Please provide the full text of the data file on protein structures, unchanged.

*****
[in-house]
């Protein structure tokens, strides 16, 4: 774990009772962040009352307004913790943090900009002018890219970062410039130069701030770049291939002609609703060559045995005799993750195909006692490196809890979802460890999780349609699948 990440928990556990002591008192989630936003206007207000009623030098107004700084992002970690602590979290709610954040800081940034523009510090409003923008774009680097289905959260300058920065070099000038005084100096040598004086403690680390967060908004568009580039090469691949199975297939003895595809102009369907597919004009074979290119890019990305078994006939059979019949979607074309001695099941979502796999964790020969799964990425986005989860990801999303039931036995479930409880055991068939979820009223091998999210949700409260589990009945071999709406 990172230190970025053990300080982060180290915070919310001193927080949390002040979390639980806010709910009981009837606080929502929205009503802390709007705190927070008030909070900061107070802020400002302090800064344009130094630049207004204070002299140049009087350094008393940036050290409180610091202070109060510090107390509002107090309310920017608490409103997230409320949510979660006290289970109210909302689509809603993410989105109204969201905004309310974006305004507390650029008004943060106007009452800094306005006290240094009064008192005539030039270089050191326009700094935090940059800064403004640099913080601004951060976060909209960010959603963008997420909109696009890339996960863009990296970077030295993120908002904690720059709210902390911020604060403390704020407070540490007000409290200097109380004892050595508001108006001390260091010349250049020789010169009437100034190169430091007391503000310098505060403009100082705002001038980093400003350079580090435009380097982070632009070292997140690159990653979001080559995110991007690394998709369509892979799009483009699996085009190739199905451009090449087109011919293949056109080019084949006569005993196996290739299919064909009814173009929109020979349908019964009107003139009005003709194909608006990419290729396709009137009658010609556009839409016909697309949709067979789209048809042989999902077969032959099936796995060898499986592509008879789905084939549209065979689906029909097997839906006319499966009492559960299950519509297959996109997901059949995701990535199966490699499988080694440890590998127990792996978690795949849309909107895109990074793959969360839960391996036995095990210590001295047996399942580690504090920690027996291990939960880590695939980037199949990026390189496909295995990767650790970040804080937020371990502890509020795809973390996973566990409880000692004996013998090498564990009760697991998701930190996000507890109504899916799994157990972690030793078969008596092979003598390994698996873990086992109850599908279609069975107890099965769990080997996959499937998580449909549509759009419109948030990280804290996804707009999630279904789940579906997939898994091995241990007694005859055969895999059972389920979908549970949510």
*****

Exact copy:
[in-house]
């Protein structure tokens, strides 16, 4: 774990009772962040009352307004913790943090900009002018890219970062410039130069701030770049291939002609609703060559045995005799993750195909006692490196809890979802460890999780349609699948 990440928990556990002591008192989630936003206007207000009623030098107004700084992002970690602590979290709610954040800081940034523009510090409003923008774009680097289905959260300058920065070099000038005084100096040598004086403690680390967060908004568009580039090469691949199975297939003895595809102009369907597919004009074979290119890019990305078994006939059979019949979607074309001695099941979502796999964790020969799964990425986005989860990801999303039931036995479930409880055991068939979820009223091998999210949700409260589990009945071999709406 990172230190970025053990300080982060180290915070919310001193927080949390002040979390639980806010709910009981009837606080929502929205009503802390709007705190927070008030909070900061107070802020400002302090800064344009130094630049207004204070002299140049009087350094008393940036050290409180610091202070109060510090107390509002107090309310920017608490409103997230409320949510979660006290289970109210909302689509809603993410989105109204969201905004309310974006305004507390650029008004943060106007009452800094306005006290240094009064008192005539030039270089050191326009700094935090940059800064403004640099913080601004951060976060909209960010959603963008997420909109696009890339996960863009990296970077030295993120908002904690720059709210902390911020604060403390704020407070540490007000409290200097109380004892050595508001108006001390260091010349250049020789010169009437100034190169430091007391503000310098505060403009100082705002001038980093400003350079580090435009380097982070632009070292997140690159990653979001080559995110991007690394998709369509892979799009483009699996085009190739199905451009090449087109011919293949056109080019084949006569005993196996290739299919064909009814173009929109020979349908019964009107003139009005003709194909608006990419290729396709009137009658010609556009839409016909697309949709067979789209048809042989999902077969032959099936796995060898499986592509008879789905084939549209065979689906029909097997839906006319499966009492559960299950519509297959996109997901059949995701990535199966490699499988080694440890590998127990792996978690795949849309909107895109990074793959969360839960391996036995095990210590001295047996399942580690504090920690027996291990939960880590695939980037199949990026390189496909295995990767650790970040804080937020371990502890509020795809973390996973566990409880000692004996013998090498564990009760697991998701930190996000507890109504899916799994157990972690030793078969008596092979003598390994698996873990086992109850599908279609069975107890099965769990080997996959499937998580449909549509759009419109948030990280804290996804707009999630279904789940579906997939898994091995241990007694005859055969895999059972389920979908549970949510």